Labour’s anti-Semitism row has reignited once more after a local councillor was suspended for joking about “Jew process” and MPs criticised the party’s handling of abuse cases.
The party took action against Jo Bird, who sits on Wirral council in Merseyside, when it emerged she had made the remark at a meeting to defend an activist who had been expelled for comments about Jewish MP Ruth Smeeth.
Bird, a member of the splinter group Jewish Voice for Labour, drew laughter from her audience as she declared that “due process” should be re-named “Jew process”.
Adapting Jeremy Corbyn’s ‘for the many not the few’ slogan, she added that “privileging one group over another is divisive and is bad for the many as well as the Jews”.
“Seriously, one of the things that does worry me is the privileging of racism against Jews, over and above - as more worthy of resources than other forms of racism,” she said.
Bird, who spoke alongside now-suspended MP Chris Williamson, was suspended on Monday after the Jewish Chronicle released a tape of the meeting.
TV presenter Rachel Riley, who has been highly critical of Labour’s stance on Jew-hatred, tweeted her own condemnation.
A party spokeswoman said: “The Labour Party takes all complaints of anti-Semitism extremely seriously and we are committed to challenging and campaigning against it in all its forms.
“All complaints about anti-Semitism are fully investigated in line with our rules and procedures and any appropriate disciplinary action is taken.”
The suspension came as Labour’s general secretary Jennie Formby came under fire from seven different backbenchers - including three prominent Jewish women MPs, Margaret Hodge, Louise Ellman and Smeeth - at the weekly meeting of the Parliamentary Labour Party (PLP).
MPs demanded to know whether the leader’s office was involved in the complaints process before any cases were considered by the party’s official disciplinary body. An Observer story on Sunday revealed that some staff and advisers had opposed some suspensions proposed by the complaints team.
Hodge urged her to investigate local parties in London, from West Ham to Hackney to Tottenham, where she said Jewish members had been reduced to tears during debates on the suspension of Williamson and the issue of anti-Semitism more broadly.
“She started off talking about anti-Semitism on the right. We all know that has always been an issue, what is new is the permission being given by the Labour party leadership,” Hodge said. “No action, no clear answers.”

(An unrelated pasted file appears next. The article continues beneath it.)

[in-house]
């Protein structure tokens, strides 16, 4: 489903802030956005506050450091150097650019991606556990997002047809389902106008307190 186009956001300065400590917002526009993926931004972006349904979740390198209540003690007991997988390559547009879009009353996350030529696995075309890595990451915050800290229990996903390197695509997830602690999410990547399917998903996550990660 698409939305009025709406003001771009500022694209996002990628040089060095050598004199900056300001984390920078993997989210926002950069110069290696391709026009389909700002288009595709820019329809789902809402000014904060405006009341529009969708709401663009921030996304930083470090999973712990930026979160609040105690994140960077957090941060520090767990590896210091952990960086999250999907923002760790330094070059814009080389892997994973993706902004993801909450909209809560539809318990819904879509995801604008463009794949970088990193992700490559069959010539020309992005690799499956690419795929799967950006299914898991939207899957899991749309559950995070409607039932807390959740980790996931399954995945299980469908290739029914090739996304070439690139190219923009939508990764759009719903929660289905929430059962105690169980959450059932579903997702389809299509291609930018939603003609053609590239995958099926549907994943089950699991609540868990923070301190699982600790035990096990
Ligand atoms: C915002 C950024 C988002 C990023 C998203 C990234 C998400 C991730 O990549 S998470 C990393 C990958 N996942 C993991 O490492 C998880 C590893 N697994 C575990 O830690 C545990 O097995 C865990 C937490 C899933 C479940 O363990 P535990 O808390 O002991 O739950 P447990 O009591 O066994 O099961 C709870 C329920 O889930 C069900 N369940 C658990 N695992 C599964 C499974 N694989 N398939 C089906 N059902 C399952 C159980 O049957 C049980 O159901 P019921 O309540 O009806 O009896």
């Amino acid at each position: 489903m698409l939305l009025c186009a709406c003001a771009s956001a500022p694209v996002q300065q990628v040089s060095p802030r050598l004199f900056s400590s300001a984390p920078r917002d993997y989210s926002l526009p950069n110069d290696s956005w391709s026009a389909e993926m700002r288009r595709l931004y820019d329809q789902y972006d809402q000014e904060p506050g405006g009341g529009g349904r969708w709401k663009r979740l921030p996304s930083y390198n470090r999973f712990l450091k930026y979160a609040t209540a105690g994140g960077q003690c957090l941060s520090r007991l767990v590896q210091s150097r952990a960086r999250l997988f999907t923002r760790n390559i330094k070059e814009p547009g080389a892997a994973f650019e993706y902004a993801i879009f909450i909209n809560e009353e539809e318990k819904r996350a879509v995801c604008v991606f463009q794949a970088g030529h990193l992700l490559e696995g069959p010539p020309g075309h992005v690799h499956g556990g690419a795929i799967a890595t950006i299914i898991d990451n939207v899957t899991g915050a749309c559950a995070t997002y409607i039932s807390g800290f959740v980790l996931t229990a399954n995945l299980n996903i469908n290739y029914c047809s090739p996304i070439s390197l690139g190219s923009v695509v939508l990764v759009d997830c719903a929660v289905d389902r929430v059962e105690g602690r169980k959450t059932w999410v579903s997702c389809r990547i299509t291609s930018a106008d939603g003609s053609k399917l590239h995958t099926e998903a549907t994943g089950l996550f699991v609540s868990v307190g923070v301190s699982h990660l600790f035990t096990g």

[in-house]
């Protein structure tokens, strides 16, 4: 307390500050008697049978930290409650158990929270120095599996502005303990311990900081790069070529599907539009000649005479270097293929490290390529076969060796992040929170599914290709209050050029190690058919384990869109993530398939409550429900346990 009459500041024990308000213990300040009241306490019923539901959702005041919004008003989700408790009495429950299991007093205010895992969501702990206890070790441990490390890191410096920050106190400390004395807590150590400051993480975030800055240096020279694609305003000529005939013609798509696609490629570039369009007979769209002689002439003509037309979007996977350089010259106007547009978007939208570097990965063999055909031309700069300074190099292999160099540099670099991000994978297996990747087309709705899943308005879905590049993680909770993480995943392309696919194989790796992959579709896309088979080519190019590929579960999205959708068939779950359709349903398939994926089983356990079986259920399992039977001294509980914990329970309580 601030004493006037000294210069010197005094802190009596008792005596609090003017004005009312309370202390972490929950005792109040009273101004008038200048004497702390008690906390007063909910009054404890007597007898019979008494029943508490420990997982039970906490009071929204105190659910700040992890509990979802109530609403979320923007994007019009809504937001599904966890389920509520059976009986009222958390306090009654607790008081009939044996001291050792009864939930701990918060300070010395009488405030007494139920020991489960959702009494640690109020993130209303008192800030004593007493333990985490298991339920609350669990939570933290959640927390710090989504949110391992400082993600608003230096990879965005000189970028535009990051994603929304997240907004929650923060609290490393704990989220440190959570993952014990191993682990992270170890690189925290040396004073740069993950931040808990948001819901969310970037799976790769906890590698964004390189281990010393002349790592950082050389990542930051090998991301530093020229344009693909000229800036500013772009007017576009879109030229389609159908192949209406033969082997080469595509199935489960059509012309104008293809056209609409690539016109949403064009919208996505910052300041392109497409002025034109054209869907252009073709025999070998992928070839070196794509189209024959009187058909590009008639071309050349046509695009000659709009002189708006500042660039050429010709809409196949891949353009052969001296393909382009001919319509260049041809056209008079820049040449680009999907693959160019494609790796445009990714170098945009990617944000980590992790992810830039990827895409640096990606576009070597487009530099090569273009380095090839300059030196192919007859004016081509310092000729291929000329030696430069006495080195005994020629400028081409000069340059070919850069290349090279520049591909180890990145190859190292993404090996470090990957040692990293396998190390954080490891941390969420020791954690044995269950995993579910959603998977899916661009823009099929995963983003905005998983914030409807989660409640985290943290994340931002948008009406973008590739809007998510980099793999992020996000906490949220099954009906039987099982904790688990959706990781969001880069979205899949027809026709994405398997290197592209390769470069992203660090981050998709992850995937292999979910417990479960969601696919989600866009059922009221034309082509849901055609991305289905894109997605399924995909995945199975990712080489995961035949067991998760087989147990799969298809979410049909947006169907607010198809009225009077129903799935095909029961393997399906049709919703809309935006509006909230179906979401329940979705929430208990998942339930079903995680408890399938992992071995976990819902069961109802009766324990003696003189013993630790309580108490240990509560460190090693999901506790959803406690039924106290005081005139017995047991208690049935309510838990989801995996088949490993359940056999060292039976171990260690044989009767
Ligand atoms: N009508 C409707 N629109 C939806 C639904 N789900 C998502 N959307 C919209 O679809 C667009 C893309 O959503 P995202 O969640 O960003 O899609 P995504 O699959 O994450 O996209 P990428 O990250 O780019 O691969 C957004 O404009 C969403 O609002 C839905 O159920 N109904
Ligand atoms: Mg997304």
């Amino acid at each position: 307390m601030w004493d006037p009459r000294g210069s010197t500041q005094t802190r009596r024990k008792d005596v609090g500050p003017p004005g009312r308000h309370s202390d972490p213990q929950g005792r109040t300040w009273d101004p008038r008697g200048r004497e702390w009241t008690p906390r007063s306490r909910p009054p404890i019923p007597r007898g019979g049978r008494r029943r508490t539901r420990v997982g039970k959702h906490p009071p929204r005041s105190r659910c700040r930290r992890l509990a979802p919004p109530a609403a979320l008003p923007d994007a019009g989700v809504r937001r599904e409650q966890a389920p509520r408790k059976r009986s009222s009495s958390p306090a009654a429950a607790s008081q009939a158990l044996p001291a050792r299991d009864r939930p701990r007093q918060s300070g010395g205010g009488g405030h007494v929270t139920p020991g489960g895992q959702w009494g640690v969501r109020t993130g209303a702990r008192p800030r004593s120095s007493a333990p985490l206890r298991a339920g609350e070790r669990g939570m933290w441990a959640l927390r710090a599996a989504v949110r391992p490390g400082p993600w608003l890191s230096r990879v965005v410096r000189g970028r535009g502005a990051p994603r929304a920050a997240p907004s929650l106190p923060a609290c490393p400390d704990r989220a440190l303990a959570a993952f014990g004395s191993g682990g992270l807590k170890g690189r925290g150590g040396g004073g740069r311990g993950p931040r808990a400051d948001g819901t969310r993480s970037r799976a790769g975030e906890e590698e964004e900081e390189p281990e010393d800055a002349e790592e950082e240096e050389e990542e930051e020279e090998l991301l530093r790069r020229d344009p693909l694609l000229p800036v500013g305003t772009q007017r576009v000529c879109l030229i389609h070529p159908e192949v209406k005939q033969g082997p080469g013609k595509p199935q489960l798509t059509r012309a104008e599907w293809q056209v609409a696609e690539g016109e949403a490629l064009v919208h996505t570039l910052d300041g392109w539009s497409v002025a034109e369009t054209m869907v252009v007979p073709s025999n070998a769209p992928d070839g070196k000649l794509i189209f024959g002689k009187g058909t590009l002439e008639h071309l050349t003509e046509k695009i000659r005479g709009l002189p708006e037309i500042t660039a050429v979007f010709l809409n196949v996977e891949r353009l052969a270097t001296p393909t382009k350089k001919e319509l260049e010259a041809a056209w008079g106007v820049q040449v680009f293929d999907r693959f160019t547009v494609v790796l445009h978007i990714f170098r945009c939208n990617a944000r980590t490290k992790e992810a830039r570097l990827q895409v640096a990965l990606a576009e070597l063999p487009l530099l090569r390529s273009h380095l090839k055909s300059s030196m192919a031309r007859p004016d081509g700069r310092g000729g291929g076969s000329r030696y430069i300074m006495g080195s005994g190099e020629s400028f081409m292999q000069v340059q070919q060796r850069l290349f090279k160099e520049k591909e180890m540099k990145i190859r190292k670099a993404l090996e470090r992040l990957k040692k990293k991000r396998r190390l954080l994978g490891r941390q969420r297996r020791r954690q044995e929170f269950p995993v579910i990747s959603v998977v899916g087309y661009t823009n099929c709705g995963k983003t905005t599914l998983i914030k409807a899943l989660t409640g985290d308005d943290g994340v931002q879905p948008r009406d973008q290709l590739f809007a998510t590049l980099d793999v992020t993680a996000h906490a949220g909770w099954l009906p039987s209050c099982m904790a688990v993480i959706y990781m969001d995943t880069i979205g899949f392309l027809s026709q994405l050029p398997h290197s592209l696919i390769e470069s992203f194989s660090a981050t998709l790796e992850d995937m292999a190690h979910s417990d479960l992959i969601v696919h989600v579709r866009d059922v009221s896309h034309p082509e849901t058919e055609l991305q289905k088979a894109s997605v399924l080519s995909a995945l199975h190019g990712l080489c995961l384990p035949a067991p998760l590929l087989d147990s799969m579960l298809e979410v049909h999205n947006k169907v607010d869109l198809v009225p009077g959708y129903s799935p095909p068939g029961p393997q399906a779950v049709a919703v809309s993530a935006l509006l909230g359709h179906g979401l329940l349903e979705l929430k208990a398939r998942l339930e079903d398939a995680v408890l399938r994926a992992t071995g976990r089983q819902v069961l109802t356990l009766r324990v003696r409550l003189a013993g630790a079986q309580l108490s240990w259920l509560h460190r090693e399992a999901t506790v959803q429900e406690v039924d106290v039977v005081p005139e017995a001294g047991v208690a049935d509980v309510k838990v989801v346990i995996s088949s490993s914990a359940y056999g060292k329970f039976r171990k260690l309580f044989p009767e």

A string of questions submitted in a letter to Formby about the number of cases being dealt with by the party was still unanswered, she added.
However, Formby did say she had agreed to requests from Labour peer Lord Falconer to have full access to party emails if he was to take up a new post as commissioner with oversight of the current complaints process. Falconer said afterwards he had not yet decided to take up the job.
She clashed last week with deputy leader Tom Watson, claiming he could breach data protection rules by insisting all future complaints are copied to him and his team for regular monitoring.
Hodge and Ellman emerged from the meeting frustrated at what they said was a lack of clarity over the party’s failure to take tougher action on cases of abuse.
The general secretary angered some in the room by starting her remarks with a warning that Labour’s anti-Semitism problem was not widespread and should be put in context. She said she would be writing to party members to remind them of their duty to respect others.
Formby earlier faced criticism after it emerged that a member of Corbyn’s office had been seconded to deal with complaints at the party’s HQ.
A party source said: “This is standard procedure to re-allocate resources from one part of the organisation when another part of the party comes under strain and requires additional staff support.
“Ensuring complaints on anti-Semitism are processed quickly is an absolute priority for the party which is why these additional resources have been reallocated.”
Although sources insisted the staffer would have no role in adjudicating cases and would only have an administrative role, one party figure told HuffPost UK the decision undermined Formby’s claims that she wanted no interference in the process from the leader’s office or MPs.
“It is beyond parody that a member of the leader of the opposition’s staff should be sent to [HQ] to sort things out,” they said.
Ellman said: “What are her credentials? Is this a political appointment?”
Another party insider added: “It’s a slap in the face given the claim that the leader’s office is totally separate from the complaints process.”
The party denied claims that Thomas Gardiner, who has a crucial role in handling complaints as its head of governance and legal, had resigned from his post.